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             Mario Borgoni ( Pesaro 1869- Napoli 1936 )        

Italian painter and  Illustrator.

Mario Borgoni, a young Italian artist who had been born in 1869 in Pesaro (on the eastern coast of Italy) and studied at the Neapolitan Art Institute, where he later taught Ornament for many years, was an early practitioner of the fresh new style. As his pairs at the then revolutionary Italian Liberty Movement he had such gifted graphic artists as Giovanni Mataloni and, especially, the German immigrant Adolfo Hohenstein.

Around 1900 he started freelancing for the Neapolitan printer Richter & C, becoming its artistic director around 1906. In his posters for Richter, Borgoni often used a particular Liberty design solution by which he separated the image in two parts: i) a sort of dark cursive frame in the foreground, that often included the lettering and, at times, an observer  a scene as viewed from the window thus formed.

That style, as applied to hotel labels by him or other artists under his direction, became a sort of trademark of Richter & C that was widely imitated and upon which rested the company's worldwide success as a supplier of labels to the hotel trade.

Mario Borgoni made a career as a bona-fide artist and painter-decorator, but experts say that his art lacks depth. Whatever they may mean by that, it is undeniable that he was a superior draughtsman of the human figure and is justly remembered for his sensuous treatment of women in some of his best poster work. He has probably designed many labels early in his career but soon he concentrated on posters, some of which were reduced for use as labels. These often carry his monogram (the letters "Mbi" in a circle).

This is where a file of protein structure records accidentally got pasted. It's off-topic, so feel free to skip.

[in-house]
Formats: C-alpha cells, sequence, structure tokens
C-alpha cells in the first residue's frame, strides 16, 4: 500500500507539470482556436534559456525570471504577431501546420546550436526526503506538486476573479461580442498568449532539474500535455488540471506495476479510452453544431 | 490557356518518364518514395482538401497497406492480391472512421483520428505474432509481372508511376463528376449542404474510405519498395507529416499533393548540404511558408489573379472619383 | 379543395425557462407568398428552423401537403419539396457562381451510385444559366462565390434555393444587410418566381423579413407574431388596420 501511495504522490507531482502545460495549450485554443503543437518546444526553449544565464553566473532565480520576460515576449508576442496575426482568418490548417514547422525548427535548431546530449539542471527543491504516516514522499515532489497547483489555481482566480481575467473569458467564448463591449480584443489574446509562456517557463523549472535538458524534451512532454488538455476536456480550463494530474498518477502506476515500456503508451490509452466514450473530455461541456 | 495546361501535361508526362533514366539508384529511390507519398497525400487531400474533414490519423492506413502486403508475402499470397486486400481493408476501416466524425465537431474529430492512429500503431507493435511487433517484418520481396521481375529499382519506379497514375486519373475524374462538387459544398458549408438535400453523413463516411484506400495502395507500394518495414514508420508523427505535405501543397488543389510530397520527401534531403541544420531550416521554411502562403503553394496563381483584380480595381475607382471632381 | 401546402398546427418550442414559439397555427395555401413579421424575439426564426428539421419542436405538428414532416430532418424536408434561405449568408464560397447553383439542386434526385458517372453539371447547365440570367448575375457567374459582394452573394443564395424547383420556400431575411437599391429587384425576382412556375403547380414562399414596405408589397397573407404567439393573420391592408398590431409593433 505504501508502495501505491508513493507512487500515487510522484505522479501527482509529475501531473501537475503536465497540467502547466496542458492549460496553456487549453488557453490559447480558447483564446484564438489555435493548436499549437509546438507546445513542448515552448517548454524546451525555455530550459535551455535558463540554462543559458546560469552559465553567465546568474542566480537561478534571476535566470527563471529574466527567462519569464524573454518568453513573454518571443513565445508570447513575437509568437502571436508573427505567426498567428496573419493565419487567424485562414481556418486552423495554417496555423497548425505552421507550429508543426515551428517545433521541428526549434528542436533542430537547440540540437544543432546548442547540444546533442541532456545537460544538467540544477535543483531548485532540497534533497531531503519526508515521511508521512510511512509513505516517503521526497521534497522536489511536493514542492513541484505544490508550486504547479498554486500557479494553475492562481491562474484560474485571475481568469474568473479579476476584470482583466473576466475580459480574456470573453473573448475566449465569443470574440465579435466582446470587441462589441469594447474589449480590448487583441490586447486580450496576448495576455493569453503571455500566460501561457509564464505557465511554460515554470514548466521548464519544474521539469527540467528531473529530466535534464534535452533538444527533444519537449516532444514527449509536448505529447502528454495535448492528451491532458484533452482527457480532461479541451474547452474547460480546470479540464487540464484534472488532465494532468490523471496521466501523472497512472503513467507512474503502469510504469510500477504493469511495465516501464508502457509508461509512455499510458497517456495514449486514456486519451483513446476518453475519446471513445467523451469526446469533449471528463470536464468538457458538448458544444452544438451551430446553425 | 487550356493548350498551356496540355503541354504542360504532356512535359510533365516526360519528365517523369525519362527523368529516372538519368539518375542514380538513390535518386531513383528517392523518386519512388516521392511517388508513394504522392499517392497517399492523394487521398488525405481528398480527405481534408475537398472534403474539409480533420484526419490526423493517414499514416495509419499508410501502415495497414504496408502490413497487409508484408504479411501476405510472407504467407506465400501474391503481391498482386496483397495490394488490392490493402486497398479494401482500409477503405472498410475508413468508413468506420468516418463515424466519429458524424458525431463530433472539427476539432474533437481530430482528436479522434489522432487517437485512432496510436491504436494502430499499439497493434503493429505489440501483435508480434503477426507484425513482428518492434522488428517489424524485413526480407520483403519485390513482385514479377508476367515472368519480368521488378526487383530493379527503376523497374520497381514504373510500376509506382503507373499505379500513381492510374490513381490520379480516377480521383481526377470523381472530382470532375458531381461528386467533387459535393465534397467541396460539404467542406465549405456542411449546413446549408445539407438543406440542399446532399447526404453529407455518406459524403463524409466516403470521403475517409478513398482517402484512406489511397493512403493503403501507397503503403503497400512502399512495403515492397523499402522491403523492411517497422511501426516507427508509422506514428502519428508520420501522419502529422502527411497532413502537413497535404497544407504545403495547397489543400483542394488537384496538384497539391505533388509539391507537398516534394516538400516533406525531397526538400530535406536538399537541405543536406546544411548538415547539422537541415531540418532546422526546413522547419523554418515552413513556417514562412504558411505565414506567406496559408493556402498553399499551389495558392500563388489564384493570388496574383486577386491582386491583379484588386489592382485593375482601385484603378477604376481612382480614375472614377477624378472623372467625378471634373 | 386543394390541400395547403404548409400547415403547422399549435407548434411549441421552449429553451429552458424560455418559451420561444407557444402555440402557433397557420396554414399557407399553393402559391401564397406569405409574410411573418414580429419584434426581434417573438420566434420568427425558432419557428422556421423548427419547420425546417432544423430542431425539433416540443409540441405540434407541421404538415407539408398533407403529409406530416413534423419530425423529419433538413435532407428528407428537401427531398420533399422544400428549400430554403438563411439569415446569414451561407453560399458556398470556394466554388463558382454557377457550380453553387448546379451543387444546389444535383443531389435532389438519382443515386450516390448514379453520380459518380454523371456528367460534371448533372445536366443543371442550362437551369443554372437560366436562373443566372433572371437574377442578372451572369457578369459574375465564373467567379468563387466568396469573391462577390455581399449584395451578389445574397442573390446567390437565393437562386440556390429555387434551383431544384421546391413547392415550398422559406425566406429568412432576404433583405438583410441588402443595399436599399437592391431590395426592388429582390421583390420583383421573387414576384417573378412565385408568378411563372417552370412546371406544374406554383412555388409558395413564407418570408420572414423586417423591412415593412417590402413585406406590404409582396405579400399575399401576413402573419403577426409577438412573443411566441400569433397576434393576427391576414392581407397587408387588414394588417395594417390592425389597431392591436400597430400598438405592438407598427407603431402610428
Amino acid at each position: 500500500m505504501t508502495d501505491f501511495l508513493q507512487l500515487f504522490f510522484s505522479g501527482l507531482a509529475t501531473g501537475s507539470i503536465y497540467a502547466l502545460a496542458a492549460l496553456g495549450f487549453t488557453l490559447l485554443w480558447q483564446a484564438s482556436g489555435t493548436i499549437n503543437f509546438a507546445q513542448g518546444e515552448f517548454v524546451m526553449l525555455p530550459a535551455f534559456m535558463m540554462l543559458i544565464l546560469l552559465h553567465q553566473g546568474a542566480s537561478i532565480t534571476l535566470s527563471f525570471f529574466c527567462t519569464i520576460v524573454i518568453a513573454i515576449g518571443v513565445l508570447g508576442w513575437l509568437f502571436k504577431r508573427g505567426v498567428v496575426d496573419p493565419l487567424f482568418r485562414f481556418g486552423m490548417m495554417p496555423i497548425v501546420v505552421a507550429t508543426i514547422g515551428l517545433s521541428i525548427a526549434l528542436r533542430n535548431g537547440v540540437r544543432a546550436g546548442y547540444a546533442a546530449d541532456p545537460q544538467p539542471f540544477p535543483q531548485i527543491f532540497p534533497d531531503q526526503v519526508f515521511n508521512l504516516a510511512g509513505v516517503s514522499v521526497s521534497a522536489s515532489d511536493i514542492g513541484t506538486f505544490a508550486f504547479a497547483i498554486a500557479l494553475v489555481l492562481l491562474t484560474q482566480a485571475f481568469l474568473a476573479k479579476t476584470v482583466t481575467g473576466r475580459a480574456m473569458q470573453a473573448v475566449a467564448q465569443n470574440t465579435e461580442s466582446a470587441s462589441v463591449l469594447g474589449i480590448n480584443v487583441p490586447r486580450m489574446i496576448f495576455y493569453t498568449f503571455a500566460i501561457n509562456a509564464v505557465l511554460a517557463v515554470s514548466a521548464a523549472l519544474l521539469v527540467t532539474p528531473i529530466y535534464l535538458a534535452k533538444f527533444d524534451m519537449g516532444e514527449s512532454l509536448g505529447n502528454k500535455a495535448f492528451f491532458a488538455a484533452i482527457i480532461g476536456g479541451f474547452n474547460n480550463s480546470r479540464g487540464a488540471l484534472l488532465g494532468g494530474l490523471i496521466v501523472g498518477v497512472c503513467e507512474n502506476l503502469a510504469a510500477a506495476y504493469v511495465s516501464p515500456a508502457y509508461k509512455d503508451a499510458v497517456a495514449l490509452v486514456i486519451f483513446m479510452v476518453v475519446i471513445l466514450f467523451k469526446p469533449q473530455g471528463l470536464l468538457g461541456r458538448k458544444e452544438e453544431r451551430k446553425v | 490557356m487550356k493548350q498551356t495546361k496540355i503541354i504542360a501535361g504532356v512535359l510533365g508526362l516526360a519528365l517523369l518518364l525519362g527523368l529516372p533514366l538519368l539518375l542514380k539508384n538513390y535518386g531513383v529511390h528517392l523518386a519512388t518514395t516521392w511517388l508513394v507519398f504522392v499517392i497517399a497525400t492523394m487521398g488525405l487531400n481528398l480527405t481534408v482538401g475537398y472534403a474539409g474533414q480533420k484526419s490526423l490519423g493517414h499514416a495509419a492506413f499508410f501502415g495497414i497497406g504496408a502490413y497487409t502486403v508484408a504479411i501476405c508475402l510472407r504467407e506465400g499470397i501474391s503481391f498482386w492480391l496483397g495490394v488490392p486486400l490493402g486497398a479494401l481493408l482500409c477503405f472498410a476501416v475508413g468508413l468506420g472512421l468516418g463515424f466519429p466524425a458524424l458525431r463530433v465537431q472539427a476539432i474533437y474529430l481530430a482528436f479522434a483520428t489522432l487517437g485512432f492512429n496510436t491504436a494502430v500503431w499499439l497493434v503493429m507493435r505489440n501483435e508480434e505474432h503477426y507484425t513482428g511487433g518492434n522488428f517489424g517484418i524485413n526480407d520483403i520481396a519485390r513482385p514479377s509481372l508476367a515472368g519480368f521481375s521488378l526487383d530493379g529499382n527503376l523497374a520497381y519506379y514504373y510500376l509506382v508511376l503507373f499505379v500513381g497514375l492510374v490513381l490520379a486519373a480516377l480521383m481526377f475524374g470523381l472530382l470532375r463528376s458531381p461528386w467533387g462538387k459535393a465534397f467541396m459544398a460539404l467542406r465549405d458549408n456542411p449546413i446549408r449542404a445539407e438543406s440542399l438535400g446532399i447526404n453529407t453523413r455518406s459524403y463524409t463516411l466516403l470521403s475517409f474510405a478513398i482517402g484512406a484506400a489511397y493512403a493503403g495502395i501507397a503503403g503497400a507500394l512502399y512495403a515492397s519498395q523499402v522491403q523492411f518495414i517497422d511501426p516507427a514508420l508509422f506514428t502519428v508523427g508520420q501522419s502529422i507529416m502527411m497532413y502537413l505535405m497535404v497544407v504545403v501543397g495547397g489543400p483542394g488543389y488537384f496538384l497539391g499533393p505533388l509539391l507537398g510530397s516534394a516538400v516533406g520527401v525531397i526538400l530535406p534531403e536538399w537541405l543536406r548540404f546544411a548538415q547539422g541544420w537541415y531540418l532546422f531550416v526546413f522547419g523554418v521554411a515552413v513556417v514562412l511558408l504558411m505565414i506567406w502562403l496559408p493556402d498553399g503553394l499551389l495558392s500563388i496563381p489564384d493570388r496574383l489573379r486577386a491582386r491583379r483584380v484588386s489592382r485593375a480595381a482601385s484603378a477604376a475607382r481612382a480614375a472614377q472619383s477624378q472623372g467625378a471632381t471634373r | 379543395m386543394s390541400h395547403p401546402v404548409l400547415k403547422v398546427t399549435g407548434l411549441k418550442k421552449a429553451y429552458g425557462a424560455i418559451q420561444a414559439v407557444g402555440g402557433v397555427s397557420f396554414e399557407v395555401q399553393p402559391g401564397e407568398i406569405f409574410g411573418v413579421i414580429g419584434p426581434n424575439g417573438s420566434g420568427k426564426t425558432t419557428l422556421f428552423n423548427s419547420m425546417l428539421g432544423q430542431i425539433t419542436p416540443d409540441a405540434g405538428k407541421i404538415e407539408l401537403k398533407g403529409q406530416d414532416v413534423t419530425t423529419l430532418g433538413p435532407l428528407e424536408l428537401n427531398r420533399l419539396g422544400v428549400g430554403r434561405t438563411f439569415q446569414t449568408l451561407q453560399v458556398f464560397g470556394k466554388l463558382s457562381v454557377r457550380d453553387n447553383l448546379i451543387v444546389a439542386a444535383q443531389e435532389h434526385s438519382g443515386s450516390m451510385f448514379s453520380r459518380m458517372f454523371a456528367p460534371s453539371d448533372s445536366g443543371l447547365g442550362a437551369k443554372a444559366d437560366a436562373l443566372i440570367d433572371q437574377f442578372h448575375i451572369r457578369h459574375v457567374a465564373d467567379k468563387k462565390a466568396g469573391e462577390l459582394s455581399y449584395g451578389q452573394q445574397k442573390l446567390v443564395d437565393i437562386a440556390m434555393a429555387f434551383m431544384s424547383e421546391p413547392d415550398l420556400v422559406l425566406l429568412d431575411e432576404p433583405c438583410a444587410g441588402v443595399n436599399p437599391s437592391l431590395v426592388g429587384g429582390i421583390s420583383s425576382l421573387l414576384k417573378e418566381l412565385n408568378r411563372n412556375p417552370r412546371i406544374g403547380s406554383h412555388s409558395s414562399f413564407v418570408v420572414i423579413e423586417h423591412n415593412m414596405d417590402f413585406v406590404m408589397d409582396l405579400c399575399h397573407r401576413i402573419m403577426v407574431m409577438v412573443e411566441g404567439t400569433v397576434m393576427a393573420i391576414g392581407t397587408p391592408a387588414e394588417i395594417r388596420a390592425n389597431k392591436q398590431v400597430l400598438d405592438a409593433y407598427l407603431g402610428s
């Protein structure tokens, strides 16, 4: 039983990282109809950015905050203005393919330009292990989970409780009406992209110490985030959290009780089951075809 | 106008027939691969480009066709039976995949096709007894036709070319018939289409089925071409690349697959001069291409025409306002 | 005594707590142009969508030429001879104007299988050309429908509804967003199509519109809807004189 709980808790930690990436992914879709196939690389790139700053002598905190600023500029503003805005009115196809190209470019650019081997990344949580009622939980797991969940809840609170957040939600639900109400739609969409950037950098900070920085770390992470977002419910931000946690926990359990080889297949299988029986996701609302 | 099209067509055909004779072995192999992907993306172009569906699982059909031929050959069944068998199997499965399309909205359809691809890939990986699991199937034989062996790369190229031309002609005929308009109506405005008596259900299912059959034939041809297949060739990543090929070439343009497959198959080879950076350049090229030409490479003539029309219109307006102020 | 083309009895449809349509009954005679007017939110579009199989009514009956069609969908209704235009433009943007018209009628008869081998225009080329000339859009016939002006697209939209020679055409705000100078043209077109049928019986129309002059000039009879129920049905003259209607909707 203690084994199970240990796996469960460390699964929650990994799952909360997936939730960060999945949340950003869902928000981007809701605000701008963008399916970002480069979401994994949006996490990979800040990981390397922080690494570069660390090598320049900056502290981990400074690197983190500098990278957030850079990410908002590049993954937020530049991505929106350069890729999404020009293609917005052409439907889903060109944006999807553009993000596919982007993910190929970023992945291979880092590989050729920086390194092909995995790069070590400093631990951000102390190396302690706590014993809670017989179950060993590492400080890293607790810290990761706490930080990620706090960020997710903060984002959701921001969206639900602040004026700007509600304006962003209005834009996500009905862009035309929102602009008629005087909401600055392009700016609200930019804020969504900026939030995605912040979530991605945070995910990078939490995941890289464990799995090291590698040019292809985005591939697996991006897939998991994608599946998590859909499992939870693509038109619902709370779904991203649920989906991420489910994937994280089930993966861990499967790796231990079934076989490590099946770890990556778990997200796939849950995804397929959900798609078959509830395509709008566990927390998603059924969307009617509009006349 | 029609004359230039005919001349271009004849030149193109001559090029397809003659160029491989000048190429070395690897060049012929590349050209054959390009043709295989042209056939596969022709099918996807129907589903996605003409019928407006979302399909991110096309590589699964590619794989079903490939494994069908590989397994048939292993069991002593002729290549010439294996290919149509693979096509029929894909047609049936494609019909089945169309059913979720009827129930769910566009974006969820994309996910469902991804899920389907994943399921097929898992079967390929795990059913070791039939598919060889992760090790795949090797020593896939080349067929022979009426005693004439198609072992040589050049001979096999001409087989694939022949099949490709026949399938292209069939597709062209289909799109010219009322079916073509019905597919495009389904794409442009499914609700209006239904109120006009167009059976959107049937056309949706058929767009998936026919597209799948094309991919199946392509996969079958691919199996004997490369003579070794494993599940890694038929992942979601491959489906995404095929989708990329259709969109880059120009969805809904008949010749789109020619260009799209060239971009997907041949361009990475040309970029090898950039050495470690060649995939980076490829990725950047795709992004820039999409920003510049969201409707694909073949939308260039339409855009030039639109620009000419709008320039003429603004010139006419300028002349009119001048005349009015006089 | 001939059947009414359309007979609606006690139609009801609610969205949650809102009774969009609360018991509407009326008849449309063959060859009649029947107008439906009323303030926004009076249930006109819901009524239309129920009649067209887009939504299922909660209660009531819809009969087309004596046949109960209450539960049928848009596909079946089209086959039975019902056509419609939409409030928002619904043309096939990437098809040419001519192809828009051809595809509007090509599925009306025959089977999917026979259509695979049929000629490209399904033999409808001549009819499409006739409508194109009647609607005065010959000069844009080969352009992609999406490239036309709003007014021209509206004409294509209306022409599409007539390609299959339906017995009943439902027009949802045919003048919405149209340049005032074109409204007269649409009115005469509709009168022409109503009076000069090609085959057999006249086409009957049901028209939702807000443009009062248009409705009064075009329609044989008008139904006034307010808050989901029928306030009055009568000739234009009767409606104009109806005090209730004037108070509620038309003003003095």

There is some indication that, non-withstanding his talent, Borgoni did not consider himself a true artist, possibly because so much of his work was graphic: in 1916, when Enrico Gianelli did a compilation of biographical notes on Neapolitan artists, Borgoni left unanswered a request for data on himself, which Gianelli attributed to an excess of modesty but more likely stemmed from a lack of self esteem for his own work.

Another clue to his feelings can be found in the fact that, unlike other artists, he often did not sign his poster work. It is likely that his few known signed labels were originally designed as posters and then reduced for use as labels.

In 1930 Borgoni left Italy for the United States where (at 61!) he started a new career as publicity and fashion illustrator. He returned in 1936 to die in Naples, where he had worked for most of his life.

Borgoni's main contributions to hotel label art were the double-plane style, the elegant Liberty lettering and his "degradee" treatment of the early morning or evening skies. The proper lithographic rendering of his reds or oranges softly fading into yellows requires a high level of workmanship and its widespread use in hotel labels is characteristic of Richter alone.

Mario Borgoni was and remained primarily a  poster artist. The fact that most (if not all) of his known (signed) labels are scaled-down posters is apparent: Borgoni's treatment of detail and light in the large lithographic posters is often impossible to render accurately, by the same technique, at the reduced scale of a label. So, several of his labels were either reproduced photographically from posters and printed by the 3-color process (which lowers considerably their interest and value), or else they were lithographed at the cost of a noticeable loss in graphic quality. For labels printed by the 3-color process, examine that of the Nettuno Hotel in Pisa (above, far right) and that of the National Hotel at the top right side. Compare this label with the same design on a later lithography.

Yet his influence was decisive at the onset of the First Golden Age of hotel labels. His style was the artistic pillar of Richter's success, and the ubiquity of Richter's labels made of Borgoni's style the standard by which all others would be measured.

Borgoni himself never adapted to the modernistic deco trends and Richter was at a stylistic dead-end by the time he left. But even so, he remains the most influential hotel label artist. Actually, the only one without whom the history of this field would certainly have been different.

Works:  Posters